Healthcare spending grew to $3.48 trillion in 2019 and is expected to reach $6.2 trillion by 2028 (Centers for Medicare & Medicaid Services). Much of this growth has been and continues to be spurred by increasing consumer responsibility for both healthcare services and health plan premiums.
Consumer payment responsibility for healthcare services has increased. This is partly due to high deductible health plans, which have become increasingly popular with employer groups and in the individual market. In 2010, 10 million consumers were enrolled in high deductible health plans (AHIP). Less than a decade later, 75 million consumers were enrolled in HDHPs, a more than seven-fold increase. (CDC’s National Center for Health Statistics)
Consumers are paying more to have health plan coverage as well, with rates for health plan premiums on the rise. From 2017 to 2021, average premiums for plans available to consumers via HealthCare.gov increased 36% for a family of four (U.S. Department of Health and Human Services).
Despite increases in payment responsibility, many in the industry are slow to acknowledge or encourage consumers’ new role as key stakeholders in the payment process. Instead, consumers are often left confused and frustrated by outdated billing methods and limited payment options.
This disconnect may lie in the persistent generalizations throughout the industry regarding how consumers want to make their healthcare payments, such as: “baby boomer members only pay their healthcare bills by mailing in a paper check directly to their provider” or “only millennials want to pay premiums online.”
The data tells a very different story. When consumers were asked about their payment habits and preferences in the Trends in Healthcare Payments Annual Report, there were more similarities in preferences across generations than contrasts.
There is no significant difference between generations when paying their monthly bills online:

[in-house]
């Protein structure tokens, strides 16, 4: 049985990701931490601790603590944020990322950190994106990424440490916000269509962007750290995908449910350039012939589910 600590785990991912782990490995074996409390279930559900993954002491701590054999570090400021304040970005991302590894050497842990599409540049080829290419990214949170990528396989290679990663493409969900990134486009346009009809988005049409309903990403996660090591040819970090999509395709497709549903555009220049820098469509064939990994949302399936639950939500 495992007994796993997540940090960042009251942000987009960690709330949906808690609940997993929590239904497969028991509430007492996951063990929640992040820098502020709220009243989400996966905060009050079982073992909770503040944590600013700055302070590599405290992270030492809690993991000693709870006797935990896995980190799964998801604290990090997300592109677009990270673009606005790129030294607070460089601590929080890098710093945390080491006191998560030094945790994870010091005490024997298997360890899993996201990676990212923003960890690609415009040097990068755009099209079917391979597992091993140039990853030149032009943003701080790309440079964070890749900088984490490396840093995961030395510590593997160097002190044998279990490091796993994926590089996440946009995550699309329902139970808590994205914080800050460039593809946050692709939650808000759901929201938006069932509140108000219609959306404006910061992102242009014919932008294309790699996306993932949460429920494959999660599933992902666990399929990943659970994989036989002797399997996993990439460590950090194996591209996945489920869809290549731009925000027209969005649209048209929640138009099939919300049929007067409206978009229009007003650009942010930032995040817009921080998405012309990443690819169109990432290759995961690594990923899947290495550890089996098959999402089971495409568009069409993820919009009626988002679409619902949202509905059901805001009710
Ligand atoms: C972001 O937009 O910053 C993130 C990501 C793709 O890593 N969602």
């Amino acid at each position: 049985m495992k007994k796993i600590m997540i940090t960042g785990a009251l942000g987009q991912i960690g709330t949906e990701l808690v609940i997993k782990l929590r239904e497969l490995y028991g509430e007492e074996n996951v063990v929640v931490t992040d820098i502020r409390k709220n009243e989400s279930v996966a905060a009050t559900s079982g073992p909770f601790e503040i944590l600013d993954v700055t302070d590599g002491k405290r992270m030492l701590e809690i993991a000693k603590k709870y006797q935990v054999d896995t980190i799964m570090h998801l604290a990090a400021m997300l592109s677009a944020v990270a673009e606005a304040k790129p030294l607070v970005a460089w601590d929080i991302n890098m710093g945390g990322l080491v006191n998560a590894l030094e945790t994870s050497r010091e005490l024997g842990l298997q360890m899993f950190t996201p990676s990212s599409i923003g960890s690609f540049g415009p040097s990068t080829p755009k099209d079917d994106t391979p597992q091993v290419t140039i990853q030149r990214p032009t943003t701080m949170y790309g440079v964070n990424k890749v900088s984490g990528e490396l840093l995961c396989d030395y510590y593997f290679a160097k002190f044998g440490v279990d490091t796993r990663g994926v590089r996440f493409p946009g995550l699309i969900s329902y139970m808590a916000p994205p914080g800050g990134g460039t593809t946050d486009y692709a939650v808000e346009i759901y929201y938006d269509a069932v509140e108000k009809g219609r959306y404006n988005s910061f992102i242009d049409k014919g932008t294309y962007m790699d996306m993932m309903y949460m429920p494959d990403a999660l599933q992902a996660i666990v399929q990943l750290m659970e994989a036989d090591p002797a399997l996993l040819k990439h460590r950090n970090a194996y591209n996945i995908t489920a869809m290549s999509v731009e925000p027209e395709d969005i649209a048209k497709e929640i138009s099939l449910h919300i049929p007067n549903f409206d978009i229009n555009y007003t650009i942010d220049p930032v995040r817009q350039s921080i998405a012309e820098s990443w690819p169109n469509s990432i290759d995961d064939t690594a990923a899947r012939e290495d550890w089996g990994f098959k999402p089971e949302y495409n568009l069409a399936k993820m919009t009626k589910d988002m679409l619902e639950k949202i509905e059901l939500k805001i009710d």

- 88 percent of people under 40 pay their monthly bills online
- 78 percent of people over 40 pay their monthly bills online
The same holds true for the preference to pay medical bills and health plan premiums online:
- Medical Bills
- 73% of under 40 consumers want to pay their medical bills online
- 52% of over 40 consumers want to pay their medical bills online
- Health Plan Premiums
- 87% of under 40 consumers want to pay their premiums online
- 76% of over 40 consumers want to pay their premiums online
When survey data is tracked year over year, all generations show an increased preference for online payment channels.
As consumers turn to their smartphones for more of their daily activities, a mobile experience needs to be an integrated part of healthcare payments. According to the Pew Research Center, 81 percent of Americans own smartphones up from just 35 percent in Pew Research Center’s first survey of smartphone ownership conducted in 2011. When that data is broken out across age ranges, we see smartphone use is ubiquitous as ownership is high across all age brackets:
- 96% of consumers aged 18-29
- 92% of consumers aged 30-49
- 79% of consumers aged 50-64
- 53% of consumers aged 65+
As the data shows, streamlining the healthcare payments process isn’t about catering to only millennials or baby boomers – all consumers want a convenient payment experience.
Payers are uniquely positioned to meet consumer demands for payment convenience. Members often visit their health plan’s website first for healthcare information such as how much a service is going to cost, what provider they can see and their explanation of benefits statement. Member portals are a largely untapped opportunity for payers to connect with their members in new ways, including allowing members to make payments for medical bills and health plan premiums.
Adding payment functionality to a member portal can significantly increase member engagement and retention. In fact, 82% of consumers want to pay all of their healthcare bills in one place according to the Consumer Healthcare Payments Survey 2020. When payers make consumer payment convenience a top priority, payers are rewarded with member loyalty, brand trust and thereby the revenue to sustain the organization’s future.